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MSVC: Why does use of enum without prior declaration compile?


While playing around with C++, I discovered that the following code

enum E* kind;
int main() { }

compiles on MSVC v19.latest. I expected this to fail, as E is not declared yet. GCC and Clang give appropriate error messages

error: use of enum 'E' without previous declaration

and

error: ISO C++ forbids forward references to 'enum' types

respectively.

Why does above code compile on MSVC? Is MSVC not following the standard? Is it UB, a bug or a feature?


Solution

  • Why does above code compile on MSVC?

    Because you're compiling with Microsoft extensions enabled.

    Like many implementations, MSVC sneakily enables them by default.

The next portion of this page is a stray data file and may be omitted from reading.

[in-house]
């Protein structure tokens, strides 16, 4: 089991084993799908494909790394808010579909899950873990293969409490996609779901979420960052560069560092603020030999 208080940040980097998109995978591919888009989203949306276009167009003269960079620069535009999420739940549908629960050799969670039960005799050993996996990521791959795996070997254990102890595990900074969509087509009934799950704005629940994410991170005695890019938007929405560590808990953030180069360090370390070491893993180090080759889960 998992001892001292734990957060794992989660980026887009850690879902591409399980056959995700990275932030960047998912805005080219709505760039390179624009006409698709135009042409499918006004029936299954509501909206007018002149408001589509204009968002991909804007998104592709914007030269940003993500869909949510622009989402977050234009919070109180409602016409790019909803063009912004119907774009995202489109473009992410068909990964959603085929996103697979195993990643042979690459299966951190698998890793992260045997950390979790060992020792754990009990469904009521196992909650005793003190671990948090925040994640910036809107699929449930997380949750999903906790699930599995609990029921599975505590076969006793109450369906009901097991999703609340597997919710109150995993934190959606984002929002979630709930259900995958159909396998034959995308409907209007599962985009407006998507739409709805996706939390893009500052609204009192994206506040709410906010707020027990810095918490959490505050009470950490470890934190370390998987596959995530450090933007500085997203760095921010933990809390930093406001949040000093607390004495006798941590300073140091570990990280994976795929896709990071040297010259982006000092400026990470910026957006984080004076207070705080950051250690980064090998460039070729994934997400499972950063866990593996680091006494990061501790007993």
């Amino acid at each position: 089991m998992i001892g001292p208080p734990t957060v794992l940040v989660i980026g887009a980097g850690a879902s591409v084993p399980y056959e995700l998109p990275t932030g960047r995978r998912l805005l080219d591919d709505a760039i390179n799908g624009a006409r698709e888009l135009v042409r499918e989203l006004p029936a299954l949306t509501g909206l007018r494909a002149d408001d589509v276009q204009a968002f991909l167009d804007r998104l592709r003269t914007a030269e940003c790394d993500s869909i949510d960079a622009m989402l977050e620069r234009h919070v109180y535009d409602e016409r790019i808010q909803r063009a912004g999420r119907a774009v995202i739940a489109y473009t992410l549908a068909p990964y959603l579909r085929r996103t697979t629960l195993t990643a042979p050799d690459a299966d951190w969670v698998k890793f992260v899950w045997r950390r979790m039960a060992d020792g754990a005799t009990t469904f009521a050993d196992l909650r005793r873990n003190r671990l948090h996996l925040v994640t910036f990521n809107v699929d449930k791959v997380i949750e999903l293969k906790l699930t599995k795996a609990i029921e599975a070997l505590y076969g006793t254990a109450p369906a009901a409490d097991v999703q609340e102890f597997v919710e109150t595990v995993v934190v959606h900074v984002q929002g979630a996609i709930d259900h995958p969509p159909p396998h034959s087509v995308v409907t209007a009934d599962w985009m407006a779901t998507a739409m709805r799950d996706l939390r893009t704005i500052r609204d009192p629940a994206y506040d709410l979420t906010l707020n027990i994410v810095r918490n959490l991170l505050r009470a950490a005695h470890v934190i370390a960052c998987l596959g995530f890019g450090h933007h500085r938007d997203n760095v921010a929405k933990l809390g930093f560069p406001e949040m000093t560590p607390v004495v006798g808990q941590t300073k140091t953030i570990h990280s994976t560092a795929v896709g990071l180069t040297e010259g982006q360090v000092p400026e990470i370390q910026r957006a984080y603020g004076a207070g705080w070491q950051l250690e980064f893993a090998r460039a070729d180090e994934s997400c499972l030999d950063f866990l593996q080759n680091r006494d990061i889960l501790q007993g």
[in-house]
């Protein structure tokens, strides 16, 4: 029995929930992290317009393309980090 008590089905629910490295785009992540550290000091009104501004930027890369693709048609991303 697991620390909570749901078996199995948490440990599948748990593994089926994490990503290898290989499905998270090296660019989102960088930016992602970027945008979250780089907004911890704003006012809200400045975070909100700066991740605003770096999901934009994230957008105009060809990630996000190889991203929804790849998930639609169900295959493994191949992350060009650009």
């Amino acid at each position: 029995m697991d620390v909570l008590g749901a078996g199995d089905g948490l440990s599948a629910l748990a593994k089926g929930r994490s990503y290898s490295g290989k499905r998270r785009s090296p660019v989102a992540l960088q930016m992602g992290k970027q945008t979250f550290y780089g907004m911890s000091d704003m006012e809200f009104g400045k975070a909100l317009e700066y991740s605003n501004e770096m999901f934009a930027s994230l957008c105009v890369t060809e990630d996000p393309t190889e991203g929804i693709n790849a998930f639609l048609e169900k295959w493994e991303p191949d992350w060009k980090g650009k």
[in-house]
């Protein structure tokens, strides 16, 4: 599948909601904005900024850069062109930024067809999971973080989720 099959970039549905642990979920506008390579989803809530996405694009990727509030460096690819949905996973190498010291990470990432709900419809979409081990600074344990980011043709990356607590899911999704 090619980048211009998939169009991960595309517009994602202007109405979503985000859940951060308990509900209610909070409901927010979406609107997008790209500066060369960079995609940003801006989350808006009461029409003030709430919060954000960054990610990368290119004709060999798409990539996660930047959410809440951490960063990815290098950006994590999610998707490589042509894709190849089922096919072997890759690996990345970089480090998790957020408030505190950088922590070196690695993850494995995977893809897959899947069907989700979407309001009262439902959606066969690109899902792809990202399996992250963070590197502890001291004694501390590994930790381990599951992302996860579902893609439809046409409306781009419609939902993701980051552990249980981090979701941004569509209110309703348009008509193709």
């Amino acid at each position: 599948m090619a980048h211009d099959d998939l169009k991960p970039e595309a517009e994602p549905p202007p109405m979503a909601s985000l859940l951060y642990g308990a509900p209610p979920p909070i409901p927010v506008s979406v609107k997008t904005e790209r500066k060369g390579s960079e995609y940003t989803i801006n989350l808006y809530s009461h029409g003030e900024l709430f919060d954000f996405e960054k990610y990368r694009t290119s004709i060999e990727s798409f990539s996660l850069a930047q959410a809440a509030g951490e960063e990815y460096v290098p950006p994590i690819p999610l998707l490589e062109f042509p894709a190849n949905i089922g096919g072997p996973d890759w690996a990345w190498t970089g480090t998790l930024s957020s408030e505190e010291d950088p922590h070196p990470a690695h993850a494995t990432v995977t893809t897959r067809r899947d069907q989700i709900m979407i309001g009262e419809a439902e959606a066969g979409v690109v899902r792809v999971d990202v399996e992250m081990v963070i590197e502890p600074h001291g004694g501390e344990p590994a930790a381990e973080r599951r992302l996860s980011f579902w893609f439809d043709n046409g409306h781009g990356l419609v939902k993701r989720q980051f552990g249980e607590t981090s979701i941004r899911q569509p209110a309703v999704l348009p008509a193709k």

Is MSVC not following the standard?

    The C++ standard says that your code isn't valid C++. However, there is nothing stopping an implementation from extending the C++ langauge to give meaning to programs that are not legal C++. That's what MSVC is doing here.

    If you compile with language extensions disabled, MSVC v19.latest will reject it with the error message

    error C3432: 'E': a forward declaration of an unscoped enumeration must have an underlying type